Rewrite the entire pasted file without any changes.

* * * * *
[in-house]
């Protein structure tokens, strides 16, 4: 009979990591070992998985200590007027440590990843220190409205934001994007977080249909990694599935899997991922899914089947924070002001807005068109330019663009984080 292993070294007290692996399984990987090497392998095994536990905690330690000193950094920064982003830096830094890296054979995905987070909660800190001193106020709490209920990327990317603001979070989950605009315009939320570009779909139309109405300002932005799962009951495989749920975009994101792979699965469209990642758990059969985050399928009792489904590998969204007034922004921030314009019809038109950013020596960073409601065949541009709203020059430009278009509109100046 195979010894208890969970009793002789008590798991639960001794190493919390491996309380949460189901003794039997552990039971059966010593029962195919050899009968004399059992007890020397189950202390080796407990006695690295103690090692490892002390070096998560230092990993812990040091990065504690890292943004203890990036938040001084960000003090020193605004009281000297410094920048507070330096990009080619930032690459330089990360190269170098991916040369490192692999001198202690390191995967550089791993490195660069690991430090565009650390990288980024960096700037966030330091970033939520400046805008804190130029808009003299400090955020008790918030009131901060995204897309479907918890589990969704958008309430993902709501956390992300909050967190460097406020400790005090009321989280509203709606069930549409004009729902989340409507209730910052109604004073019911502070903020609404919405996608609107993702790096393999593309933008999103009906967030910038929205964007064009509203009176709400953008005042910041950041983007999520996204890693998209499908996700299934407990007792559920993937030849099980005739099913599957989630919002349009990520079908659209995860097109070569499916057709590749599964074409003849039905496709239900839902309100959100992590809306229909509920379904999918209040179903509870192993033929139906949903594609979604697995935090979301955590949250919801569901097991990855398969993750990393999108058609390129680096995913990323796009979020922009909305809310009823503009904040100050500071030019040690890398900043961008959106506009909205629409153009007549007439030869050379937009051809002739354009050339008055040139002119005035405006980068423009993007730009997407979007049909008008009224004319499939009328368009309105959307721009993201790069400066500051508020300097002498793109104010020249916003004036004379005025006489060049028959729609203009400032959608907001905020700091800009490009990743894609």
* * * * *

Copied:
[in-house]
């Protein structure tokens, strides 16, 4: 009979990591070992998985200590007027440590990843220190409205934001994007977080249909990694599935899997991922899914089947924070002001807005068109330019663009984080 292993070294007290692996399984990987090497392998095994536990905690330690000193950094920064982003830096830094890296054979995905987070909660800190001193106020709490209920990327990317603001979070989950605009315009939320570009779909139309109405300002932005799962009951495989749920975009994101792979699965469209990642758990059969985050399928009792489904590998969204007034922004921030314009019809038109950013020596960073409601065949541009709203020059430009278009509109100046 195979010894208890969970009793002789008590798991639960001794190493919390491996309380949460189901003794039997552990039971059966010593029962195919050899009968004399059992007890020397189950202390080796407990006695690295103690090692490892002390070096998560230092990993812990040091990065504690890292943004203890990036938040001084960000003090020193605004009281000297410094920048507070330096990009080619930032690459330089990360190269170098991916040369490192692999001198202690390191995967550089791993490195660069690991430090565009650390990288980024960096700037966030330091970033939520400046805008804190130029808009003299400090955020008790918030009131901060995204897309479907918890589990969704958008309430993902709501956390992300909050967190460097406020400790005090009321989280509203709606069930549409004009729902989340409507209730910052109604004073019911502070903020609404919405996608609107993702790096393999593309933008999103009906967030910038929205964007064009509203009176709400953008005042910041950041983007999520996204890693998209499908996700299934407990007792559920993937030849099980005739099913599957989630919002349009990520079908659209995860097109070569499916057709590749599964074409003849039905496709239900839902309100959100992590809306229909509920379904999918209040179903509870192993033929139906949903594609979604697995935090979301955590949250919801569901097991990855398969993750990393999108058609390129680096995913990323796009979020922009909305809310009823503009904040100050500071030019040690890398900043961008959106506009909205629409153009007549007439030869050379937009051809002739354009050339008055040139002119005035405006980068423009993007730009997407979007049909008008009224004319499939009328368009309105959307721009993201790069400066500051508020300097002498793109104010020249916003004036004379005025006489060049028959729609203009400032959608907001905020700091800009490009990743894609």